ORLANDO, Fla. — Video and film from college football games in the 1950s is hard to come by. But Iowa State linebacker Mike Rose has seen one snippet from that era.
It was from the 1957 game between Notre Dame and Oklahoma.
Notre Dame snapped Oklahoma’s 49-game winning streak that spanned from 1954-57. Rose saw No. 48 spring in front of the camera in celebration.
No. 48 is Chuck Lima, Rose’s grandfather.
It’s the only football video of him Rose has ever seen.
Lima played fullback and linebacker for Notre Dame from 1955-57.
“I watched Notre Dame a ton growing up,” Rose said. “My grandpa was always my idol and he’s the person that made me want to play college football. Playing against Notre Dame is definitely pretty special for me.”
Iowa State plays No. 15 Notre Dame on Saturday at 11 a.m. in the Camping World Bowl in Orlando, Fla.
Because there’s very little video from those days, Rose isn’t exactly sure what kind of player Lima was.
But there’s one trait Rose believes that was passed down to him.
“I’m assuming he probably had a nose for the football,” Rose said with a chuckle.
Rose, a freshman All-American last season and an All-Big 12 performer this season, recorded 69 tackles, 8.5 tackles for loss and 2.5 sacks this season — exemplifying his nose for the football.
Rose and Lima are close. In fact, Lima lives in Rose’s house back home in Brecksville, Ohio. Lima was there when Iowa State coach Matt Campbell and linebackers coach Tyson Veidt came for the in-home visit when Rose was being recruited.
“He talks a lot about how much he likes the coaching staff,” Rose said. “He loves coach Campbell and coach Veidt. He loved them from the first moment when they came for the first in-home visit. He was there and he had a blast talking to them.”
Lima likes the coaches so much that when Rose calls back home, Lima can’t help but to change the topic.
“When I talk with him, we will talk about how I’m doing and then he has to ask how coach Campbell and coach Veidt are doing,” Rose said laughing.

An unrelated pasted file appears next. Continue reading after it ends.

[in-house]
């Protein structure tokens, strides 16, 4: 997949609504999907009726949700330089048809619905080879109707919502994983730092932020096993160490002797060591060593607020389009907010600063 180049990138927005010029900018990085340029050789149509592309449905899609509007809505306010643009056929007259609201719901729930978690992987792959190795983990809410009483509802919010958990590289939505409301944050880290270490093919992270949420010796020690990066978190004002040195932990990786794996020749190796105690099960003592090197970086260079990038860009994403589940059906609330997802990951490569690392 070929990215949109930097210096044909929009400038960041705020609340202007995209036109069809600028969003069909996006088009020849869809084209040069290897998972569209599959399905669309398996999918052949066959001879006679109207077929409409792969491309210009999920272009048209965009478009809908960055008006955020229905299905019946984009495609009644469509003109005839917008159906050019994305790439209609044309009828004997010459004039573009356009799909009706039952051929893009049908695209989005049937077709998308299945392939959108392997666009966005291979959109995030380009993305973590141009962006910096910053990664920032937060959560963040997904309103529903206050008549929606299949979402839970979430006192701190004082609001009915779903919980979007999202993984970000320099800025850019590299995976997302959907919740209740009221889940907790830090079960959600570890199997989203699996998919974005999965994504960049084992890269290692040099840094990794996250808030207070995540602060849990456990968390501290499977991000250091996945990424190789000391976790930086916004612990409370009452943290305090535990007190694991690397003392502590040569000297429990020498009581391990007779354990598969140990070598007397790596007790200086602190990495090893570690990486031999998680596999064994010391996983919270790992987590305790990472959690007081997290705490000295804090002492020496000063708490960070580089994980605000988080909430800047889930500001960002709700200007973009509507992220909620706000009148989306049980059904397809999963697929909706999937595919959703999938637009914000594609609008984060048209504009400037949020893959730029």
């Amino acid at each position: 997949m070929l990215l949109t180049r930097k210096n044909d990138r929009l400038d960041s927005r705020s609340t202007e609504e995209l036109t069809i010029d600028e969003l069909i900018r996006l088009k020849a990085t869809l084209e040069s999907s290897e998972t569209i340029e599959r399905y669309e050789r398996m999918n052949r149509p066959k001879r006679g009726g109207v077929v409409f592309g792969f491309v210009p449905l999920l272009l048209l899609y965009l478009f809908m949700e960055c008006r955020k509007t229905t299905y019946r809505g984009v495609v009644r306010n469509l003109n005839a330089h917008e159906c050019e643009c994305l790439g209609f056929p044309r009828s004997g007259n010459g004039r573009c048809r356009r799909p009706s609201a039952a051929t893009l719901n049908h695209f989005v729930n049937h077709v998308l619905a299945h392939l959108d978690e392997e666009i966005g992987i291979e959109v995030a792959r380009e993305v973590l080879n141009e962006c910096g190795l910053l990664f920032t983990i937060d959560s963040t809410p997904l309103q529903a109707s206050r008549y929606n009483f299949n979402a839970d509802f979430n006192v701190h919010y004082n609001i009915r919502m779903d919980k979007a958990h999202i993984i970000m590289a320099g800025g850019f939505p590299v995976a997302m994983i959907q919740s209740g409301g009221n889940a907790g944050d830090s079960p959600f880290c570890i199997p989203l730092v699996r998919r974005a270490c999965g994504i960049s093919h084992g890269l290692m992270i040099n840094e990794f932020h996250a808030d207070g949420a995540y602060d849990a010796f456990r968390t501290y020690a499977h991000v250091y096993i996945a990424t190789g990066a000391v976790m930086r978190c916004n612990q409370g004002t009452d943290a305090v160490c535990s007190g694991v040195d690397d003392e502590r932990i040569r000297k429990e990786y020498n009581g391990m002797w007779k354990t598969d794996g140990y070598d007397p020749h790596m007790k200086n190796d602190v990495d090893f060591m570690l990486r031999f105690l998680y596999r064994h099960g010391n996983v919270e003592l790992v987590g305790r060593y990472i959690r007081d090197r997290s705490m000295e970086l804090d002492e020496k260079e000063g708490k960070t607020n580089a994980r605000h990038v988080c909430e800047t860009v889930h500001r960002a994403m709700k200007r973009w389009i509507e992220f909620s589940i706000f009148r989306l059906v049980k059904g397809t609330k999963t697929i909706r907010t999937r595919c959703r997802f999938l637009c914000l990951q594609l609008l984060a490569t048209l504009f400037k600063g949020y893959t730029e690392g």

Campbell and Veidt are doing well thanks to the unselfishness of their sophomore linebacker.
When Rose was a freshman All American, he was playing middle linebacker but in the offseason, the coaching staff asked him to move to the outside so O’Rien Vance could play in the middle.
“Mike’s a really good player and a really unselfish player,” defensive coordinator Jon Heacock said. “We wouldn’t have had some of the successes we’ve had this season without him switching positions.
“Great players can play anywhere — we’ve been able to do that with Greg (Eisworth) some at the different safety spots. Mike is no different than that. It’s really helped us a ton.”
Rose didn’t hesitate about switching spots. He knew how important it was to get the 11 best players on the field.
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“Wherever the coaches wanted me to be, I was going to do it,” Rose said. “It’s been good and I think it’s helped our defense with getting O’Rien Vance in there.”
Vance has been productive from Iowa State’s middle linebacker spot. Vance has 61 tackles and leads the Cyclones in tackles for loss and sacks with nine and 6.5, respectively, in 11 games. He also leads Iowa State with eight quarterback hurries.
Rose said the biggest adjustment with his move was playing in space. He has to break down more diligently because he’s lined up against faster guys and he has to be much more aware of where his help is and how to funnel players to that help.
Luckily for Rose, he’s genetically conditioned to have a nose for the football.
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